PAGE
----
Roughly $20 million in funds will be made available to businesses and nonprofits in the 40 most impacted Vermont communities through the Business Restart Gap Assistance Program, Lindsay Kurrie, secretary of the Vermont Agency of Commerce and Community Development, announced.

Governor Scott acknowledged, “Although this $20 million commitment is significant, we know it will not meet the need. My team will continue to work to find additional resources, and we’ll continue to work with our congressional delegation to get more federal assistance for Vermonters in need.”

It was in the nearby city of Barre that the only documented death, that of a 63-year-old man unable to escape the fast-rising waters in his home, was reported, although first responders were bombarded by several hundred calls for rescue.

The flooding also threatened infrastructure, closing important highways. Waters even threatened to spill over the Wrightsville Dam just four miles (6.4 km) upriver from Montpelier. According to Vermont’s WCAX-TV news, “Some 146 sections of state highway spanning 531 miles were washed away or heavily damaged, along with 34 bridges.”

Addressing the Cause – Hello, Climate

With these immense losses come a call to action to address what is scientifically the root cause of increasingly frequent catastrophic flooding events.

“This, to me, is almost as classic a signal of climate change as warm temperatures. In a warmer world, this is what you would expect,” earth and atmospheric sciences Professor Art DeGaetano, director of Undergraduate Studies for Atmospheric Sciences at Cornell University in Ithaca, New York, and NOAA’s Northeast Regional Climate Center director, told the “Washington Post.”

In this pivotal moment, when the effects of environmental degradation and climate change are increasingly felt by the general public, politicians have stepped up to seek change.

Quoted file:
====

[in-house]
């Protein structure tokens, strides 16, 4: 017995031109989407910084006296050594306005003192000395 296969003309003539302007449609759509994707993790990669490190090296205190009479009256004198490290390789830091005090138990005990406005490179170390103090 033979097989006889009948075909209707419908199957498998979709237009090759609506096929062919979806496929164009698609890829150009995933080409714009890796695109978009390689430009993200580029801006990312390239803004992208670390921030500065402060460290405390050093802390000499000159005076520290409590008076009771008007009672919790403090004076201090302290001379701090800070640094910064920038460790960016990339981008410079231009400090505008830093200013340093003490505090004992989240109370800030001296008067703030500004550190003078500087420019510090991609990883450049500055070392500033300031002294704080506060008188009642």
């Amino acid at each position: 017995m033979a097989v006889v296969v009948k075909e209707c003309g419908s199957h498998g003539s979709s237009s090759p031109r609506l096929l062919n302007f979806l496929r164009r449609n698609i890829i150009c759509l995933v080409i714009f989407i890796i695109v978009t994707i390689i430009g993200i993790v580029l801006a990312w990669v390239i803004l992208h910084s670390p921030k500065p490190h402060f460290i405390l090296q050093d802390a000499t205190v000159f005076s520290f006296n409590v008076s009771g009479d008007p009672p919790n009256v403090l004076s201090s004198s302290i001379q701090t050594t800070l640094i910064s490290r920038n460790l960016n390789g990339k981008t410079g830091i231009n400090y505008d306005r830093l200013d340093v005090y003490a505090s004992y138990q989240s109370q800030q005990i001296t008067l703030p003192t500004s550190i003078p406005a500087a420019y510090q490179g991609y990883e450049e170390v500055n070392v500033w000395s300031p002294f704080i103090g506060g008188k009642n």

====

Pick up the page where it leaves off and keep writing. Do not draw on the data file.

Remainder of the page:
“It’s a reminder of the extreme nature of the weather events that are happening more and more often and the human impact,” U.S. Transportation Secretary Pete Buttigeig said on July 17. “We can’t go into the future requiring communities to put everything back the way it was if a 100-year flood is going to become an annual event.”

Activism in the cause of wetland conservation in Vermont has been galvanized by the recent flooding.

Wetland ecosystems serve as carbon sinks, sequestering carbon at a higher rate than nearly any other ecosystem, storing 13.5 billion metric tons of carbon in the United States alone, explains the Minnesota Board of Water and Soil Resources. This characteristic could prove vital to curbing the rate of climate change.

In addition, wetlands can absorb high waters in streams, reducing the effects of flooding.

In recognition of these properties as well as their importance to biodiversity in Vermont, Jon Groveman, the policy and water program director for the Vermont Natural Resources Council, along with environmental activists, has called for state lawmakers to pass bill H.30, which seeks to revise Vermont’s wetland rules to pursue a “net gain policy.”

The bill was read for the first time in January and now languishes in the Vermont House Committee on Environment and Energy.

Wetlands are important in Vermont, a state which has lost a substantial portion of its wetlands since European colonization. As a whole, the United States has lost over half of its wetlands since colonization in the early 1600s, and Vermont has lost as much as 35 percent of its wetlands, says the Vermont Department of Environmental Conservation.

“As storms get more frequent, we’re going to see major costs associated with flood damage,” Groveman told reporters. “There is serious need to better protect wetlands and the land along rivers and streams.”

The Vermont Natural Resources Council has assembled an extensive list of resources for Vermonters who want to help the state to recover. Click here to view the list.

Vermont farmers impacted by the July 2023 storm are encouraged to document all damage to their homes by submitting time-stamped photos and a detailed report of damage on the Vermont 2-1-1 website or by calling 2-1-1.

Farmers should report estimated crop and infrastructure losses to their county’s U.S. Department of Agriculture Farm Service Agency office. For more information on USDA FSA, please click here.  

Featured image: Flooding on the main street in Montpelier, Vermont, July 11, 2023. The Vermont National Guard was activated to assist in flood disaster relief and search and rescue operations. (Photo by Sgt. Denis Nunez courtesy U.S. Army National Guard)